- Easy to use
- More powerful than Windows Movie Maker
- Lots of sound effects and filters
- Lots of transitions
- Effective audio leveler
- Great soundtrack creator
- Mobile video syncing
- Themes give videos professional touch
While its sibling Photoshop Elements is turning 10, the younger Premiere Elements just gets the digits. And this update to Adobe’s consumer video-editing software is even less jingly than the image-editing package when it comes to new bells and whistles. But this does represent Adobe’s first 64-bit port of the package–Windows only, unfortunately–which is an essential step for future development of the product.
Adobe has beefed up the Organizer a bit to improve its video support, since it’s now serving Premiere Elements as well as Photoshop Elements. It allows for hierarchical tagging, as well as Smart Tags, which can automatically classify your media as high, medium, or low quality, as well as tag what it thinks is in focus, low contrast, blurred, and so on. Running the Auto Analyzer to get the video tagged can take a while, though. And I’m still unhappy with the way Adobe handles AVCHD import; it tries and fails to process all the ancillary files that are part of the directory structure, and doesn’t give you the option to copy the entire file structure wholesale so that it can be played back or just burned as if it’s a disc. And if you’re planning on burning AVCHD discs, keep in mind that the software doesn’t yet support version 2.0 of the spec, which allows for 1080/30p. Via the Organizer you can now directly upload unedited videos to YouTube as well.
The application itself uses the same task-oriented architecture as Photoshop Elements, with Project, Edit, Disc Menus, and Share modes that are fairly straightforward. It uses a traditional video-editing interface, with both timeline and scene editing views. There’s a bit of a learning curve to understanding even the basics for simple effects and transitions, but it’s no worse–and no better–than most other video-editing software when it comes to ease of use.
Make it sound right with music and audio effects
Bring depth and drama with over 50 musical scores and 250 sound effects.
Show your true colors
Sliders let you adjust clip color as easily as adjusting the color in a photo.
Try photo-blending tricks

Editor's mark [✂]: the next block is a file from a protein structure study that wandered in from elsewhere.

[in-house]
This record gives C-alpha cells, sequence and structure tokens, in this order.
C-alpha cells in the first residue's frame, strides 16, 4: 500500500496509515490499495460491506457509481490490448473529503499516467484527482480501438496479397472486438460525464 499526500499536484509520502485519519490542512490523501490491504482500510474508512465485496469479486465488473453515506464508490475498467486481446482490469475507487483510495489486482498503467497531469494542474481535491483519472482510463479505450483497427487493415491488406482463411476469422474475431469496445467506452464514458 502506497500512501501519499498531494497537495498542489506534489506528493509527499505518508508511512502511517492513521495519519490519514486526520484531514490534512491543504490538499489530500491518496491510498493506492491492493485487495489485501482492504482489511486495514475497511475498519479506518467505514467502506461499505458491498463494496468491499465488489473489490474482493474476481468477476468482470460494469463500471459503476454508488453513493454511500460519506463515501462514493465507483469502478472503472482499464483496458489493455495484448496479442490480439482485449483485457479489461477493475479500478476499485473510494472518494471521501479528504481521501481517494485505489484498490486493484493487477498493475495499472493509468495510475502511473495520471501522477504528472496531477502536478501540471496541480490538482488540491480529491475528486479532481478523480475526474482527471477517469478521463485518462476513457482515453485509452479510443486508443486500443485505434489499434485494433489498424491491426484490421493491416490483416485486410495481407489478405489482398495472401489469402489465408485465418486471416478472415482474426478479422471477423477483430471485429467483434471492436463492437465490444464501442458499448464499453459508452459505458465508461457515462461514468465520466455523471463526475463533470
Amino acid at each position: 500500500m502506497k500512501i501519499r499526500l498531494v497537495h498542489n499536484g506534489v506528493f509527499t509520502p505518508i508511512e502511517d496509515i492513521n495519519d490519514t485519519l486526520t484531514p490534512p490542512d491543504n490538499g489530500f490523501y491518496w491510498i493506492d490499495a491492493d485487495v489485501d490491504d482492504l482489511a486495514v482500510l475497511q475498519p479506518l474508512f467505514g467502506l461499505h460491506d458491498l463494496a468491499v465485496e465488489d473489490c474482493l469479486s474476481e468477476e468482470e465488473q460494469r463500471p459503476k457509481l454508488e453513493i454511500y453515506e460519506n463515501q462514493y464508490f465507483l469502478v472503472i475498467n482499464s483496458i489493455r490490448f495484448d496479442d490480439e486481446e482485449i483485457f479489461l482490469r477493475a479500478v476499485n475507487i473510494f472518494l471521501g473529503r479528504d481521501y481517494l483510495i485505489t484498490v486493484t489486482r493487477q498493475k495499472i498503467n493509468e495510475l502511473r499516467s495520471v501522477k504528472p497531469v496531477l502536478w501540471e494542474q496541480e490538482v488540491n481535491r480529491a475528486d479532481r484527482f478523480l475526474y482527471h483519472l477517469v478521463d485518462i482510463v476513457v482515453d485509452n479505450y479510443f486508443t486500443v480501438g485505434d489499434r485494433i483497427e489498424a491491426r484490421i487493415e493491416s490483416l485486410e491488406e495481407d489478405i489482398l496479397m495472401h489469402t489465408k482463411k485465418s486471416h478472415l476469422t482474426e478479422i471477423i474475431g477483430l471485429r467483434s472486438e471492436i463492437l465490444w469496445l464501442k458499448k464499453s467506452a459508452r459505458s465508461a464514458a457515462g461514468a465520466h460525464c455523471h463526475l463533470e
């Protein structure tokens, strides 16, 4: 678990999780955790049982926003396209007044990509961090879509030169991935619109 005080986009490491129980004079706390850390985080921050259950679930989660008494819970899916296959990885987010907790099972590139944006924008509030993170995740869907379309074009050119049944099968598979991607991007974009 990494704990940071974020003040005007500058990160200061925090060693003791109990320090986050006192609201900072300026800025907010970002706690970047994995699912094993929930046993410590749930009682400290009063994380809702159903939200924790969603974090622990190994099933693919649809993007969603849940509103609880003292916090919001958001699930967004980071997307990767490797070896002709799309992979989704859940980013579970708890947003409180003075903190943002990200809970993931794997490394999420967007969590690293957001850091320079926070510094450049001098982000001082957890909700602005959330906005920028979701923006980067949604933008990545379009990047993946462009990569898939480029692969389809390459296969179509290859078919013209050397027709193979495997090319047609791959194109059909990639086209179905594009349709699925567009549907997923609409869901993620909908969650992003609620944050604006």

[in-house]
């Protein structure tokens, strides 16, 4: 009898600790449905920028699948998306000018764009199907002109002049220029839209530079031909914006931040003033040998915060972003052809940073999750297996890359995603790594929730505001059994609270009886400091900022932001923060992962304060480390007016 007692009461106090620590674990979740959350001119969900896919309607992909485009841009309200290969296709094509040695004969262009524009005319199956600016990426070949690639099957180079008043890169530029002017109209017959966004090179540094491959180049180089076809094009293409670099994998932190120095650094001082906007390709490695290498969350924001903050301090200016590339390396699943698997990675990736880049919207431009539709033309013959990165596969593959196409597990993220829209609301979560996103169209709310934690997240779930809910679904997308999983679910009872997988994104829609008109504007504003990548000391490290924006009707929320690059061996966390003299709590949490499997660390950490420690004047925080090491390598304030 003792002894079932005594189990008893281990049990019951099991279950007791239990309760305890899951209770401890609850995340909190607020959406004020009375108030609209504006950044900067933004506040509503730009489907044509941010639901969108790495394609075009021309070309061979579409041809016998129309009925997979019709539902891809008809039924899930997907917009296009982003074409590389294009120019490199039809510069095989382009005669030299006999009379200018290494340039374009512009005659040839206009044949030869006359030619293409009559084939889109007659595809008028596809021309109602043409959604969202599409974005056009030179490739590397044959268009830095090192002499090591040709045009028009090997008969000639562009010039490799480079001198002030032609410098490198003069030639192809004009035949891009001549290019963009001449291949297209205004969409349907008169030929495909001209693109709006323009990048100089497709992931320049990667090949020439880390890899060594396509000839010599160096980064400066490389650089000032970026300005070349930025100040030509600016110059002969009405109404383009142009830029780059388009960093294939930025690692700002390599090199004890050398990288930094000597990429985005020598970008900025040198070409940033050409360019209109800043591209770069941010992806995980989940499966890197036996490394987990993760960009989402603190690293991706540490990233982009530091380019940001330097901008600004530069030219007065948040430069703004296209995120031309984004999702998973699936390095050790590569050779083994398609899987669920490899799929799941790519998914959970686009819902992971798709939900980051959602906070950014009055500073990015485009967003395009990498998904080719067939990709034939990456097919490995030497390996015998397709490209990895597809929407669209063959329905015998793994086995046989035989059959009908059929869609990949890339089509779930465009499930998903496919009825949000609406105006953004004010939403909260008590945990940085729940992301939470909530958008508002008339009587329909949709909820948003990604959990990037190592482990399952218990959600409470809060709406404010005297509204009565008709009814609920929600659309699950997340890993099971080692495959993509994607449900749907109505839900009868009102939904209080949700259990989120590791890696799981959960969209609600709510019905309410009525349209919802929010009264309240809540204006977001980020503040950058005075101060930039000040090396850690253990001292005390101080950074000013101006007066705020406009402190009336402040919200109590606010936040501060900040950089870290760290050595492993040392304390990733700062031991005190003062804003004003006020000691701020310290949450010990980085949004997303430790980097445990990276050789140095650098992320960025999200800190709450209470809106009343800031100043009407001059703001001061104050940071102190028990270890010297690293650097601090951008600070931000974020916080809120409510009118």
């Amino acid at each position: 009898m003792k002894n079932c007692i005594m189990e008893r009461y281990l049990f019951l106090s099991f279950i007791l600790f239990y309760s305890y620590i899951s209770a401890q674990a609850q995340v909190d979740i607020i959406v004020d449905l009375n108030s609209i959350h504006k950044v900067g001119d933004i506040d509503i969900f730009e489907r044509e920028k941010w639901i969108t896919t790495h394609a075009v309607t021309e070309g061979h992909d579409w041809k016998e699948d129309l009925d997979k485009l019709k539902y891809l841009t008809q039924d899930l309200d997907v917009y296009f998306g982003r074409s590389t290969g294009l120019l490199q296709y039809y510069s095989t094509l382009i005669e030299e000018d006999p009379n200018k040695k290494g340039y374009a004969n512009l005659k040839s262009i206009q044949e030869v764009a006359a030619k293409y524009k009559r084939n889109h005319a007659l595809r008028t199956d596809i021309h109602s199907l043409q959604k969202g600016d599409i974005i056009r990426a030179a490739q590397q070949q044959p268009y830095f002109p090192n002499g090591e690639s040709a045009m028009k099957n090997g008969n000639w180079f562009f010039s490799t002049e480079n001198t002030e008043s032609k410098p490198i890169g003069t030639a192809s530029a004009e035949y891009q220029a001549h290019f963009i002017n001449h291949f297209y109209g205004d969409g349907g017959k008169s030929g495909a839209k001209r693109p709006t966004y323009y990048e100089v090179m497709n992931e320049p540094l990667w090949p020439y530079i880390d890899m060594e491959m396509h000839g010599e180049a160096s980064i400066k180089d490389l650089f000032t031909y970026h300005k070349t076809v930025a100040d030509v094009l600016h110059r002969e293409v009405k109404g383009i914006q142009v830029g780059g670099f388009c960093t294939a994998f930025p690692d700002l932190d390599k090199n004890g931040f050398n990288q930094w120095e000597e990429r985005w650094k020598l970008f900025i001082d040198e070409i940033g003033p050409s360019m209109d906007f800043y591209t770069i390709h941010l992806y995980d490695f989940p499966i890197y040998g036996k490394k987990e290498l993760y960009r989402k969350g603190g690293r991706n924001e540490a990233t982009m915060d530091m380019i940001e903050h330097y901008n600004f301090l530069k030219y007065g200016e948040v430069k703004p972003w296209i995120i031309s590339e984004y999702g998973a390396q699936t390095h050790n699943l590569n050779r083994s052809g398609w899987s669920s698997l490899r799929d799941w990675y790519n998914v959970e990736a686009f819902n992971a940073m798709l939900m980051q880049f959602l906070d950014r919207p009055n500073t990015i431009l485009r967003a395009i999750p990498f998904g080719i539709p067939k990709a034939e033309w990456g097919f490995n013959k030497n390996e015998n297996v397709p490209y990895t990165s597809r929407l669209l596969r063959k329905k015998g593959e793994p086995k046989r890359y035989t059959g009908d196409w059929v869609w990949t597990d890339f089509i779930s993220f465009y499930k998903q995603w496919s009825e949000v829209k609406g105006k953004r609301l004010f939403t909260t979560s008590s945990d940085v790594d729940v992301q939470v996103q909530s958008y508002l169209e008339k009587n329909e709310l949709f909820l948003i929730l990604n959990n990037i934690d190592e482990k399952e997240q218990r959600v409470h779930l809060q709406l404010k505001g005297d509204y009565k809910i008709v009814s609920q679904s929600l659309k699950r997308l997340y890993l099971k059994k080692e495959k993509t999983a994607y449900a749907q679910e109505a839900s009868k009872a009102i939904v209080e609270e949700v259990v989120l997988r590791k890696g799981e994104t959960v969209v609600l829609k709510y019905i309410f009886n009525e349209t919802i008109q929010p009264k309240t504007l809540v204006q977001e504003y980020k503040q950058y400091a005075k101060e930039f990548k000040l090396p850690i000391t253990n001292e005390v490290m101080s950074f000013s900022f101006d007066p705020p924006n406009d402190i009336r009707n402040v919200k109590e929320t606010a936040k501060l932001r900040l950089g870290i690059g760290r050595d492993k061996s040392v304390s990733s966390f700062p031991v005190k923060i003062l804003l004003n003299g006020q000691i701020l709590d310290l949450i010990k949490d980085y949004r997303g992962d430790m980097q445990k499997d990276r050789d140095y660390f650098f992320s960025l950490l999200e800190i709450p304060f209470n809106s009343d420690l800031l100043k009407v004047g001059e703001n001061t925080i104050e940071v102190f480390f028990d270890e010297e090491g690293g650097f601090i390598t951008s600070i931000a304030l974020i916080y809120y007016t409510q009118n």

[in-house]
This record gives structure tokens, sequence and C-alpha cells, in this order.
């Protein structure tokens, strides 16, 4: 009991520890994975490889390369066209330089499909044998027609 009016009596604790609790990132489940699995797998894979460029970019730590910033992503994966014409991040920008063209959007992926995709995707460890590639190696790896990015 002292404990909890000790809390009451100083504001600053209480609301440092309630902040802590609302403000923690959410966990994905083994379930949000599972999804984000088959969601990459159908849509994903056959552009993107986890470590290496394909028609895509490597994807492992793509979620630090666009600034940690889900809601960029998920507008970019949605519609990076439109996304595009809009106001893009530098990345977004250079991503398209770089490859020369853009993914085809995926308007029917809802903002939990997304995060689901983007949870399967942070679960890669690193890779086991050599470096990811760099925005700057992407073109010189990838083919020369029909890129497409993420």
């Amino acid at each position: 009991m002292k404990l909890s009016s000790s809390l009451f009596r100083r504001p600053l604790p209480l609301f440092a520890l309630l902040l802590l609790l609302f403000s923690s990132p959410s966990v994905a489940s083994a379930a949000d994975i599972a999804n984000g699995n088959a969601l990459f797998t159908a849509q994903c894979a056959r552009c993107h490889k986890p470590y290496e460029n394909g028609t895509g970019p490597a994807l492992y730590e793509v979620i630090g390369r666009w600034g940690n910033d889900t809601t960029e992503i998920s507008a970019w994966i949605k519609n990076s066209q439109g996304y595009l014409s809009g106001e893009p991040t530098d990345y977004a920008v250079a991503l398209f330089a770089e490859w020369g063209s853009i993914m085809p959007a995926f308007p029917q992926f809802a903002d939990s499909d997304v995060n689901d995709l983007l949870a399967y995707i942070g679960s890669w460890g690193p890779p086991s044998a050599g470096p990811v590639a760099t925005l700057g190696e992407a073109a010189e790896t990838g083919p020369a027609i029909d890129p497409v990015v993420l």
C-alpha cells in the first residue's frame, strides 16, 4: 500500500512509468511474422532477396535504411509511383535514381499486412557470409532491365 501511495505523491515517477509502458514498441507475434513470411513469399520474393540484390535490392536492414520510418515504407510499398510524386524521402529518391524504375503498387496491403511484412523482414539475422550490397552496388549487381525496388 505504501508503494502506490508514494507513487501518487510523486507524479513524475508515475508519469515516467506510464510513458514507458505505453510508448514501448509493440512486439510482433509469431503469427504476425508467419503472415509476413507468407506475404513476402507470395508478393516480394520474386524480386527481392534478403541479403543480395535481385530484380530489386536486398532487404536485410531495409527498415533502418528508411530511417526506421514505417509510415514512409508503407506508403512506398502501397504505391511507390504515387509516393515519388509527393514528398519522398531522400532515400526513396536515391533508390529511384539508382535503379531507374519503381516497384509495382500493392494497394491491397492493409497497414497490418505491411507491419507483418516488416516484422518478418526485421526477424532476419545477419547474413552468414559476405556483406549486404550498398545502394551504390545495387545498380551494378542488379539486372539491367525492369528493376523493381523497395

Enhance one clip with the colors or textures of another clip, add your signature or a copyright line as a watermark and more
As easy as drag and drop
Drag and drop thumbnails of your clips, transitions, and effects to quickly create a story. Then trim and split clips, drop-in filters and effects, create picture-in-picture effects and type titles and text right on the screen.
There are only a couple of significant new features in version 10. Adobe has added a new Three-Way Color Corrector, which splits corrections for highlights, midtones, and shadows. While useful, I wish it had a way to do coarse changes on all three channels at once, then unlock them to fine-tune them individually. It also adds Auto Tone and Vibrance–both handy for automatic corrections–which should be familiar to Photoshop users.
Adobe also adds a pan and zoom, which lets you move around and dive into still images, and it can automatically pan around to identified faces. It’s easy to use, but can be annoying: if you try to use a photo that’s the wrong dimensions for the movie–and many photos are–it just tells you the image is too big. There really needs to be a dialog that pops up and allows you to resize or crop the photo.
The interface in Adobe Premiere Elements is very similar to that in Adobe Premiere and follows a standard video editing suite layout. The application is divided into two main parts: the Organizer and the Project editor. Both work seamlessly with each other and share the same sleek, elegant dark interface. The Adobe Premiere Elements Organizer lets you browse your media (photos, audio and video), rate them and add captions to them. The Editor, on the other side, is where the creative part comes in.